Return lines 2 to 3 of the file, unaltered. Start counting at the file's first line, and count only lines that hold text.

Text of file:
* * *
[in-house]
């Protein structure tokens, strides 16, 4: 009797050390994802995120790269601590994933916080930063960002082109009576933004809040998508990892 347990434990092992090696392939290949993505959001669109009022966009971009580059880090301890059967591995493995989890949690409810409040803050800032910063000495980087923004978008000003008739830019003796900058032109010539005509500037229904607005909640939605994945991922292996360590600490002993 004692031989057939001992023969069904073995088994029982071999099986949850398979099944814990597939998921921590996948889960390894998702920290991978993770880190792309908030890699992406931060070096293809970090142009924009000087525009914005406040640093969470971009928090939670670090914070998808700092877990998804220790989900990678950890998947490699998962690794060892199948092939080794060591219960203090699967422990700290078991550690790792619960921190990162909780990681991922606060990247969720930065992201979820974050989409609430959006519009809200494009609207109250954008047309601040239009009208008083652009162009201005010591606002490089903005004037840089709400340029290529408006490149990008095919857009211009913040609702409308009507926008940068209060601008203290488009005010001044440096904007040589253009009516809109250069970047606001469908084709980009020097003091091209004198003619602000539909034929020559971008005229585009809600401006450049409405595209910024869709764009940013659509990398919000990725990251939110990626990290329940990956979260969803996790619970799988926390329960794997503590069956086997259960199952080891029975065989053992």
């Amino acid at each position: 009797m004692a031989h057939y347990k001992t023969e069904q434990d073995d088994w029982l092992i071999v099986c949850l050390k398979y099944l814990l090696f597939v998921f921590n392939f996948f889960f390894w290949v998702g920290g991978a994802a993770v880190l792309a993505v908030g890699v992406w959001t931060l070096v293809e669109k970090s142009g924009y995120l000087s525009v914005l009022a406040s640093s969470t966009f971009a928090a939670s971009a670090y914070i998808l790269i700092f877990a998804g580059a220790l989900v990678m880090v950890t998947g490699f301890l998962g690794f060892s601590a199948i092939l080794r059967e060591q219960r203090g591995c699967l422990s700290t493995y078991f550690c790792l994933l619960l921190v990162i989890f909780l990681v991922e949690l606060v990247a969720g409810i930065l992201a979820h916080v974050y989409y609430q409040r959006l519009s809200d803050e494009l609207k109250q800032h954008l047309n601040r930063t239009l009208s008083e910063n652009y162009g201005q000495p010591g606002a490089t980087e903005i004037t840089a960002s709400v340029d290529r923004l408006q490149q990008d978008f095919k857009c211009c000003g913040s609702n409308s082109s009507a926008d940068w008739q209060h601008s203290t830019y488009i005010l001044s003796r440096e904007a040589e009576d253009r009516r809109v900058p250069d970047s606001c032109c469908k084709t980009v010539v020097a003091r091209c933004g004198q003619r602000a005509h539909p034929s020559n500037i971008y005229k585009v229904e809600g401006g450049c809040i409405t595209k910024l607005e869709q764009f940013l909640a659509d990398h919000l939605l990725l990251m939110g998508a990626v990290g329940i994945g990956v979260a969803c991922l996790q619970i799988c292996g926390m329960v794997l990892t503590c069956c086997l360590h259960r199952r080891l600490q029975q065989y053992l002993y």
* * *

């Protein structure tokens, strides 16, 4: 009797050390994802995120790269601590994933916080930063960002082109009576933004809040998508990892 347990434990092992090696392939290949993505959001669109009022966009971009580059880090301890059967591995493995989890949690409810409040803050800032910063000495980087923004978008000003008739830019003796900058032109010539005509500037229904607005909640939605994945991922292996360590600490002993 004692031989057939001992023969069904073995088994029982071999099986949850398979099944814990597939998921921590996948889960390894998702920290991978993770880190792309908030890699992406931060070096293809970090142009924009000087525009914005406040640093969470971009928090939670670090914070998808700092877990998804220790989900990678950890998947490699998962690794060892199948092939080794060591219960203090699967422990700290078991550690790792619960921190990162909780990681991922606060990247969720930065992201979820974050989409609430959006519009809200494009609207109250954008047309601040239009009208008083652009162009201005010591606002490089903005004037840089709400340029290529408006490149990008095919857009211009913040609702409308009507926008940068209060601008203290488009005010001044440096904007040589253009009516809109250069970047606001469908084709980009020097003091091209004198003619602000539909034929020559971008005229585009809600401006450049409405595209910024869709764009940013659509990398919000990725990251939110990626990290329940990956979260969803996790619970799988926390329960794997503590069956086997259960199952080891029975065989053992």
């Amino acid at each position: 009797m004692a031989h057939y347990k001992t023969e069904q434990d073995d088994w029982l092992i071999v099986c949850l050390k398979y099944l814990l090696f597939v998921f921590n392939f996948f889960f390894w290949v998702g920290g991978a994802a993770v880190l792309a993505v908030g890699v992406w959001t931060l070096v293809e669109k970090s142009g924009y995120l000087s525009v914005l009022a406040s640093s969470t966009f971009a928090a939670s971009a670090y914070i998808l790269i700092f877990a998804g580059a220790l989900v990678m880090v950890t998947g490699f301890l998962g690794f060892s601590a199948i092939l080794r059967e060591q219960r203090g591995c699967l422990s700290t493995y078991f550690c790792l994933l619960l921190v990162i989890f909780l990681v991922e949690l606060v990247a969720g409810i930065l992201a979820h916080v974050y989409y609430q409040r959006l519009s809200d803050e494009l609207k109250q800032h954008l047309n601040r930063t239009l009208s008083e910063n652009y162009g201005q000495p010591g606002a490089t980087e903005i004037t840089a960002s709400v340029d290529r923004l408006q490149q990008d978008f095919k857009c211009c000003g913040s609702n409308s082109s009507a926008d940068w008739q209060h601008s203290t830019y488009i005010l001044s003796r440096e904007a040589e009576d253009r009516r809109v900058p250069d970047s606001c032109c469908k084709t980009v010539v020097a003091r091209c933004g004198q003619r602000a005509h539909p034929s020559n500037i971008y005229k585009v229904e809600g401006g450049c809040i409405t595209k910024l607005e869709q764009f940013l909640a659509d990398h919000l939605l990725l990251m939110g998508a990626v990290g329940i994945g990956v979260a969803c991922l996790q619970i799988c292996g926390m329960v794997l990892t503590c069956c086997l360590h259960r199952r080891l600490q029975q065989y053992l002993y």